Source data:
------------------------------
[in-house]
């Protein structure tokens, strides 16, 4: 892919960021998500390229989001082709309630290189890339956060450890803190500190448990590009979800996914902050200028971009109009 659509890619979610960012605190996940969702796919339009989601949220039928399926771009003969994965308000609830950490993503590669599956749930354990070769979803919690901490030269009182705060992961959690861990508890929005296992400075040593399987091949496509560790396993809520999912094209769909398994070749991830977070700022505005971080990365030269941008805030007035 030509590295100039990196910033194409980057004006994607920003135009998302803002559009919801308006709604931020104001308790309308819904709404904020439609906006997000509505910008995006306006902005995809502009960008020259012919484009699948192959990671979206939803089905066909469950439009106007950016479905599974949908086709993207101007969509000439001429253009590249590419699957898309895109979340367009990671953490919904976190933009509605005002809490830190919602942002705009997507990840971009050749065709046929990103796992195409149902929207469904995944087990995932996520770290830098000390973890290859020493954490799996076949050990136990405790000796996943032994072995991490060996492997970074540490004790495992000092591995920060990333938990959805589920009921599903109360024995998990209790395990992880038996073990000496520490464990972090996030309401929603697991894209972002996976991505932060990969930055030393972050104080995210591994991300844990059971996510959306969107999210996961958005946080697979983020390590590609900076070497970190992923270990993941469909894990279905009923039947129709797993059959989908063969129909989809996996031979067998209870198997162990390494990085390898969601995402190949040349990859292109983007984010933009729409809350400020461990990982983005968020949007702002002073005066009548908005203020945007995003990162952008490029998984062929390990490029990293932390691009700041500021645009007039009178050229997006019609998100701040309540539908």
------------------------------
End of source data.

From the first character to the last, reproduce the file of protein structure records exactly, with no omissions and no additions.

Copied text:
[in-house]
């Protein structure tokens, strides 16, 4: 892919960021998500390229989001082709309630290189890339956060450890803190500190448990590009979800996914902050200028971009109009 659509890619979610960012605190996940969702796919339009989601949220039928399926771009003969994965308000609830950490993503590669599956749930354990070769979803919690901490030269009182705060992961959690861990508890929005296992400075040593399987091949496509560790396993809520999912094209769909398994070749991830977070700022505005971080990365030269941008805030007035 030509590295100039990196910033194409980057004006994607920003135009998302803002559009919801308006709604931020104001308790309308819904709404904020439609906006997000509505910008995006306006902005995809502009960008020259012919484009699948192959990671979206939803089905066909469950439009106007950016479905599974949908086709993207101007969509000439001429253009590249590419699957898309895109979340367009990671953490919904976190933009509605005002809490830190919602942002705009997507990840971009050749065709046929990103796992195409149902929207469904995944087990995932996520770290830098000390973890290859020493954490799996076949050990136990405790000796996943032994072995991490060996492997970074540490004790495992000092591995920060990333938990959805589920009921599903109360024995998990209790395990992880038996073990000496520490464990972090996030309401929603697991894209972002996976991505932060990969930055030393972050104080995210591994991300844990059971996510959306969107999210996961958005946080697979983020390590590609900076070497970190992923270990993941469909894990279905009923039947129709797993059959989908063969129909989809996996031979067998209870198997162990390494990085390898969601995402190949040349990859292109983007984010933009729409809350400020461990990982983005968020949007702002002073005066009548908005203020945007995003990162952008490029998984062929390990490029990293932390691009700041500021645009007039009178050229997006019609998100701040309540539908």